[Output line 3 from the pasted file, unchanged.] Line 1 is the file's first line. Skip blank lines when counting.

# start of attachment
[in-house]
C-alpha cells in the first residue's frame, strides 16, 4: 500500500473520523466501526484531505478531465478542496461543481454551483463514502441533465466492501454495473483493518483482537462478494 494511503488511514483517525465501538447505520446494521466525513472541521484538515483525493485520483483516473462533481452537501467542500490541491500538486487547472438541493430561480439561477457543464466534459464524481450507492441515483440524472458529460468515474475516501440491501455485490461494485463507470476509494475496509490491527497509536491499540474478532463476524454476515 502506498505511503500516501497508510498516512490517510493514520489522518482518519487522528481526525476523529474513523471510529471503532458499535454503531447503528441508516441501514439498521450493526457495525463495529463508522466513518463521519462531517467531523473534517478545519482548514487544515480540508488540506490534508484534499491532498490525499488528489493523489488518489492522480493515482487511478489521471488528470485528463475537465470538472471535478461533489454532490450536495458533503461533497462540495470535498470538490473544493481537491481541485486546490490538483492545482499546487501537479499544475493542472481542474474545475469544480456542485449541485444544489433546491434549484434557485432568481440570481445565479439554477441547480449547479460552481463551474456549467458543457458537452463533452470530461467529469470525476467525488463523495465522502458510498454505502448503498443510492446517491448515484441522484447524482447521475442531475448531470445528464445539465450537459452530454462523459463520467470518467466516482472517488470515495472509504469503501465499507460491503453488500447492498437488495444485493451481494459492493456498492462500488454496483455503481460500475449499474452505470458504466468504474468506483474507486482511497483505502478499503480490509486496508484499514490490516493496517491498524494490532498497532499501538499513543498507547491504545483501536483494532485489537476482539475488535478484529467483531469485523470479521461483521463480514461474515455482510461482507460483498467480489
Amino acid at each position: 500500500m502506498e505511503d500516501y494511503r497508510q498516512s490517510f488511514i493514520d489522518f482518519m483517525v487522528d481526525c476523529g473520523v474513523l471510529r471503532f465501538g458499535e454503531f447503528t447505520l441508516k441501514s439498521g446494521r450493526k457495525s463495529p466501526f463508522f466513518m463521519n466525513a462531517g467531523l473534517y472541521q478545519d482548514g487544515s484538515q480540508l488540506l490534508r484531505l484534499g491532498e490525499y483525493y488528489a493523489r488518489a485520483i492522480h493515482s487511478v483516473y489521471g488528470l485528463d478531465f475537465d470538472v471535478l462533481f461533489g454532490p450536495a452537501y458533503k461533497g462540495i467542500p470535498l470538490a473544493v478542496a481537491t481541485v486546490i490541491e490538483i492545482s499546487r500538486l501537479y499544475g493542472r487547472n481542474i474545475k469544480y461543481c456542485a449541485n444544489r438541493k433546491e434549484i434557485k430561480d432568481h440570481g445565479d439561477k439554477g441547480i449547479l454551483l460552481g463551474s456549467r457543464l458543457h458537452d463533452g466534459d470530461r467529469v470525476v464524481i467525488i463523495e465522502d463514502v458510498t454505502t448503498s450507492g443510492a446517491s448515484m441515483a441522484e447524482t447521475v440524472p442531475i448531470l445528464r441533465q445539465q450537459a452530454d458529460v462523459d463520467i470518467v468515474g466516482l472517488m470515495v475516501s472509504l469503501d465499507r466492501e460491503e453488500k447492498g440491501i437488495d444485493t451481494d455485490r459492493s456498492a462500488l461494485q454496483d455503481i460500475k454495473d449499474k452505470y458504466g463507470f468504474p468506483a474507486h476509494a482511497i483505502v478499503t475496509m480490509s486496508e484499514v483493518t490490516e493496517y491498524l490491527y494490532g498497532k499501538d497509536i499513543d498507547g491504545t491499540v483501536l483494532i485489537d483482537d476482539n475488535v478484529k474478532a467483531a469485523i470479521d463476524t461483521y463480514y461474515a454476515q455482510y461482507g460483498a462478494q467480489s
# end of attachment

Amino acid at each position: 500500500m502506498e505511503d500516501y494511503r497508510q498516512s490517510f488511514i493514520d489522518f482518519m483517525v487522528d481526525c476523529g473520523v474513523l471510529r471503532f465501538g458499535e454503531f447503528t447505520l441508516k441501514s439498521g446494521r450493526k457495525s463495529p466501526f463508522f466513518m463521519n466525513a462531517g467531523l473534517y472541521q478545519d482548514g487544515s484538515q480540508l488540506l490534508r484531505l484534499g491532498e490525499y483525493y488528489a493523489r488518489a485520483i492522480h493515482s487511478v483516473y489521471g488528470l485528463d478531465f475537465d470538472v471535478l462533481f461533489g454532490p450536495a452537501y458533503k461533497g462540495i467542500p470535498l470538490a473544493v478542496a481537491t481541485v486546490i490541491e490538483i492545482s499546487r500538486l501537479y499544475g493542472r487547472n481542474i474545475k469544480y461543481c456542485a449541485n444544489r438541493k433546491e434549484i434557485k430561480d432568481h440570481g445565479d439561477k439554477g441547480i449547479l454551483l460552481g463551474s456549467r457543464l458543457h458537452d463533452g466534459d470530461r467529469v470525476v464524481i467525488i463523495e465522502d463514502v458510498t454505502t448503498s450507492g443510492a446517491s448515484m441515483a441522484e447524482t447521475v440524472p442531475i448531470l445528464r441533465q445539465q450537459a452530454d458529460v462523459d463520467i470518467v468515474g466516482l472517488m470515495v475516501s472509504l469503501d465499507r466492501e460491503e453488500k447492498g440491501i437488495d444485493t451481494d455485490r459492493s456498492a462500488l461494485q454496483d455503481i460500475k454495473d449499474k452505470y458504466g463507470f468504474p468506483a474507486h476509494a482511497i483505502v478499503t475496509m480490509s486496508e484499514v483493518t490490516e493496517y491498524l490491527y494490532g498497532k499501538d497509536i499513543d498507547g491504545t491499540v483501536l483494532i485489537d483482537d476482539n475488535v478484529k474478532a467483531a469485523i470479521d463476524t461483521y463480514y461474515a454476515q455482510y461482507g460483498a462478494q467480489s